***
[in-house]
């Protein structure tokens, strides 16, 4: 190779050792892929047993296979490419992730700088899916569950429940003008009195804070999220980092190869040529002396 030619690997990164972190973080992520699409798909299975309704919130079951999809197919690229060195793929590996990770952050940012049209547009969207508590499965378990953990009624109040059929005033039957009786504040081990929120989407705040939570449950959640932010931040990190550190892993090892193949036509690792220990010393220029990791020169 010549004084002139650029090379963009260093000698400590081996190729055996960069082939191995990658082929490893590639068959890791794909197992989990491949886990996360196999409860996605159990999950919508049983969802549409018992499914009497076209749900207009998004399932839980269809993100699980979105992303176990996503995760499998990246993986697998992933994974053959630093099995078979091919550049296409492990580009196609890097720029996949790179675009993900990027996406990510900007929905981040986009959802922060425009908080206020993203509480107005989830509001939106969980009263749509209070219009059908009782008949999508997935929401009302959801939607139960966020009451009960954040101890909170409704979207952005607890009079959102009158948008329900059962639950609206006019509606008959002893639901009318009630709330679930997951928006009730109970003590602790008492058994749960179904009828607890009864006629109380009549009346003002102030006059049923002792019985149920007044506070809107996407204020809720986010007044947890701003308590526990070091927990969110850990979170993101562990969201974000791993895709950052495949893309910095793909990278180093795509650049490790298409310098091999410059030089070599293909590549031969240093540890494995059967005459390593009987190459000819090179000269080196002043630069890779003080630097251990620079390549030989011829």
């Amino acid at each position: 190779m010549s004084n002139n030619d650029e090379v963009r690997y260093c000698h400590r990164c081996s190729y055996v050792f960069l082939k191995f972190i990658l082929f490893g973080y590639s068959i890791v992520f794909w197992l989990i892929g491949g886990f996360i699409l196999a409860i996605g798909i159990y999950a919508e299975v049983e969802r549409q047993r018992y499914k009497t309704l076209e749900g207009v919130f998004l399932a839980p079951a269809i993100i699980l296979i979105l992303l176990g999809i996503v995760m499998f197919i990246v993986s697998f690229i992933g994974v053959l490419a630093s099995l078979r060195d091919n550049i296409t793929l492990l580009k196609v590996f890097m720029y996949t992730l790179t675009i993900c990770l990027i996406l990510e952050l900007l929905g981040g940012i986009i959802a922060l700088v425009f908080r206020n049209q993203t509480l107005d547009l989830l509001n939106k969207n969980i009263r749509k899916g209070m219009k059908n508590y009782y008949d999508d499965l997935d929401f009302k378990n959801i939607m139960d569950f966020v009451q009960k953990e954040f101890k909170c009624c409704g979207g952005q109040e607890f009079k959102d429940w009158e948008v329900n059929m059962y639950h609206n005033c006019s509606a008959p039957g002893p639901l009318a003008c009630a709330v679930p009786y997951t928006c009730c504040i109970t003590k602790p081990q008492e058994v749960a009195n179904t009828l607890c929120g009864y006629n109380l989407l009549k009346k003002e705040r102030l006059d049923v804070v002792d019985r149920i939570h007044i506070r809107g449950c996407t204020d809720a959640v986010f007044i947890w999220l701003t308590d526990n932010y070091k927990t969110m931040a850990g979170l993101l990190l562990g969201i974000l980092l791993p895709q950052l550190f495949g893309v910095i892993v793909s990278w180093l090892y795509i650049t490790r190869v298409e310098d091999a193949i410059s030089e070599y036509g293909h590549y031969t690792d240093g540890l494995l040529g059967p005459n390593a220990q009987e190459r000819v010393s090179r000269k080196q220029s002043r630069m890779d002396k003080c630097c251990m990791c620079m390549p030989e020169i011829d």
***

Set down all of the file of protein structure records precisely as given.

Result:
[in-house]
């Protein structure tokens, strides 16, 4: 190779050792892929047993296979490419992730700088899916569950429940003008009195804070999220980092190869040529002396 030619690997990164972190973080992520699409798909299975309704919130079951999809197919690229060195793929590996990770952050940012049209547009969207508590499965378990953990009624109040059929005033039957009786504040081990929120989407705040939570449950959640932010931040990190550190892993090892193949036509690792220990010393220029990791020169 010549004084002139650029090379963009260093000698400590081996190729055996960069082939191995990658082929490893590639068959890791794909197992989990491949886990996360196999409860996605159990999950919508049983969802549409018992499914009497076209749900207009998004399932839980269809993100699980979105992303176990996503995760499998990246993986697998992933994974053959630093099995078979091919550049296409492990580009196609890097720029996949790179675009993900990027996406990510900007929905981040986009959802922060425009908080206020993203509480107005989830509001939106969980009263749509209070219009059908009782008949999508997935929401009302959801939607139960966020009451009960954040101890909170409704979207952005607890009079959102009158948008329900059962639950609206006019509606008959002893639901009318009630709330679930997951928006009730109970003590602790008492058994749960179904009828607890009864006629109380009549009346003002102030006059049923002792019985149920007044506070809107996407204020809720986010007044947890701003308590526990070091927990969110850990979170993101562990969201974000791993895709950052495949893309910095793909990278180093795509650049490790298409310098091999410059030089070599293909590549031969240093540890494995059967005459390593009987190459000819090179000269080196002043630069890779003080630097251990620079390549030989011829």
């Amino acid at each position: 190779m010549s004084n002139n030619d650029e090379v963009r690997y260093c000698h400590r990164c081996s190729y055996v050792f960069l082939k191995f972190i990658l082929f490893g973080y590639s068959i890791v992520f794909w197992l989990i892929g491949g886990f996360i699409l196999a409860i996605g798909i159990y999950a919508e299975v049983e969802r549409q047993r018992y499914k009497t309704l076209e749900g207009v919130f998004l399932a839980p079951a269809i993100i699980l296979i979105l992303l176990g999809i996503v995760m499998f197919i990246v993986s697998f690229i992933g994974v053959l490419a630093s099995l078979r060195d091919n550049i296409t793929l492990l580009k196609v590996f890097m720029y996949t992730l790179t675009i993900c990770l990027i996406l990510e952050l900007l929905g981040g940012i986009i959802a922060l700088v425009f908080r206020n049209q993203t509480l107005d547009l989830l509001n939106k969207n969980i009263r749509k899916g209070m219009k059908n508590y009782y008949d999508d499965l997935d929401f009302k378990n959801i939607m139960d569950f966020v009451q009960k953990e954040f101890k909170c009624c409704g979207g952005q109040e607890f009079k959102d429940w009158e948008v329900n059929m059962y639950h609206n005033c006019s509606a008959p039957g002893p639901l009318a003008c009630a709330v679930p009786y997951t928006c009730c504040i109970t003590k602790p081990q008492e058994v749960a009195n179904t009828l607890c929120g009864y006629n109380l989407l009549k009346k003002e705040r102030l006059d049923v804070v002792d019985r149920i939570h007044i506070r809107g449950c996407t204020d809720a959640v986010f007044i947890w999220l701003t308590d526990n932010y070091k927990t969110m931040a850990g979170l993101l990190l562990g969201i974000l980092l791993p895709q950052l550190f495949g893309v910095i892993v793909s990278w180093l090892y795509i650049t490790r190869v298409e310098d091999a193949i410059s030089e070599y036509g293909h590549y031969t690792d240093g540890l494995l040529g059967p005459n390593a220990q009987e190459r000819v010393s090179r000269k080196q220029s002043r630069m890779d002396k003080c630097c251990m990791c620079m390549p030989e020169i011829d």